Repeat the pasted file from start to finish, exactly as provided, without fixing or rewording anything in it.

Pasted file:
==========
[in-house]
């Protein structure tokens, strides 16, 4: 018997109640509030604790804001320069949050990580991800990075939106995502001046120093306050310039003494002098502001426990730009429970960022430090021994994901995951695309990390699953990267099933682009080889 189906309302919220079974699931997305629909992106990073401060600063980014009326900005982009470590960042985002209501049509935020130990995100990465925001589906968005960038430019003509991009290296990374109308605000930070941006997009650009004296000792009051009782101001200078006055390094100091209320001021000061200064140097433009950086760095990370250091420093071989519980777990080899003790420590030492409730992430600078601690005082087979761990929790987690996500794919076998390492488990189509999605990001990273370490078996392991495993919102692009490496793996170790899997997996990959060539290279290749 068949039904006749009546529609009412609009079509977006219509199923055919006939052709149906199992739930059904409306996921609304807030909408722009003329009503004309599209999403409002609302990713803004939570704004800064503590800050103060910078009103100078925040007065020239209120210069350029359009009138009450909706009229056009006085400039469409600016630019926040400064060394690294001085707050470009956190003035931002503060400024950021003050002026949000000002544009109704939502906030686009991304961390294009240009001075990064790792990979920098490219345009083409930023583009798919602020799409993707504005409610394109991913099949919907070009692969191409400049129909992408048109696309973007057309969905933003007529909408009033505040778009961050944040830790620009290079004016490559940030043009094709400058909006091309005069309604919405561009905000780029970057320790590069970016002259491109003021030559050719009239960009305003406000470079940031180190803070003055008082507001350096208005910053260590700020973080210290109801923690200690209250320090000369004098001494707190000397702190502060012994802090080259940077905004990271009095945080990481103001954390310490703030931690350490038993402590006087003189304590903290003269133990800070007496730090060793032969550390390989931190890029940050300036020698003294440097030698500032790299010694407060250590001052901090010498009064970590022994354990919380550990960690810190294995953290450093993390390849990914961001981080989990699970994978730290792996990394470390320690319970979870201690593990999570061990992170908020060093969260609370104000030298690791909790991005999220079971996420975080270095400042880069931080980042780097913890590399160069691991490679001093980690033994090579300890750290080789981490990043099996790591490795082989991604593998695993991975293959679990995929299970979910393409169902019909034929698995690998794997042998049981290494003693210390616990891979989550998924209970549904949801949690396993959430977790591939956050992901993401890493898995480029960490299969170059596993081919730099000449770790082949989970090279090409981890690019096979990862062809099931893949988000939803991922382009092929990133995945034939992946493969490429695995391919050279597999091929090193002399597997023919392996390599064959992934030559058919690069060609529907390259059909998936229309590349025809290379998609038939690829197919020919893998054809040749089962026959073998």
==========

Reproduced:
[in-house]
């Protein structure tokens, strides 16, 4: 018997109640509030604790804001320069949050990580991800990075939106995502001046120093306050310039003494002098502001426990730009429970960022430090021994994901995951695309990390699953990267099933682009080889 189906309302919220079974699931997305629909992106990073401060600063980014009326900005982009470590960042985002209501049509935020130990995100990465925001589906968005960038430019003509991009290296990374109308605000930070941006997009650009004296000792009051009782101001200078006055390094100091209320001021000061200064140097433009950086760095990370250091420093071989519980777990080899003790420590030492409730992430600078601690005082087979761990929790987690996500794919076998390492488990189509999605990001990273370490078996392991495993919102692009490496793996170790899997997996990959060539290279290749 068949039904006749009546529609009412609009079509977006219509199923055919006939052709149906199992739930059904409306996921609304807030909408722009003329009503004309599209999403409002609302990713803004939570704004800064503590800050103060910078009103100078925040007065020239209120210069350029359009009138009450909706009229056009006085400039469409600016630019926040400064060394690294001085707050470009956190003035931002503060400024950021003050002026949000000002544009109704939502906030686009991304961390294009240009001075990064790792990979920098490219345009083409930023583009798919602020799409993707504005409610394109991913099949919907070009692969191409400049129909992408048109696309973007057309969905933003007529909408009033505040778009961050944040830790620009290079004016490559940030043009094709400058909006091309005069309604919405561009905000780029970057320790590069970016002259491109003021030559050719009239960009305003406000470079940031180190803070003055008082507001350096208005910053260590700020973080210290109801923690200690209250320090000369004098001494707190000397702190502060012994802090080259940077905004990271009095945080990481103001954390310490703030931690350490038993402590006087003189304590903290003269133990800070007496730090060793032969550390390989931190890029940050300036020698003294440097030698500032790299010694407060250590001052901090010498009064970590022994354990919380550990960690810190294995953290450093993390390849990914961001981080989990699970994978730290792996990394470390320690319970979870201690593990999570061990992170908020060093969260609370104000030298690791909790991005999220079971996420975080270095400042880069931080980042780097913890590399160069691991490679001093980690033994090579300890750290080789981490990043099996790591490795082989991604593998695993991975293959679990995929299970979910393409169902019909034929698995690998794997042998049981290494003693210390616990891979989550998924209970549904949801949690396993959430977790591939956050992901993401890493898995480029960490299969170059596993081919730099000449770790082949989970090279090409981890690019096979990862062809099931893949988000939803991922382009092929990133995945034939992946493969490429695995391919050279597999091929090193002399597997023919392996390599064959992934030559058919690069060609529907390259059909998936229309590349025809290379998609038939690829197919020919893998054809040749089962026959073998």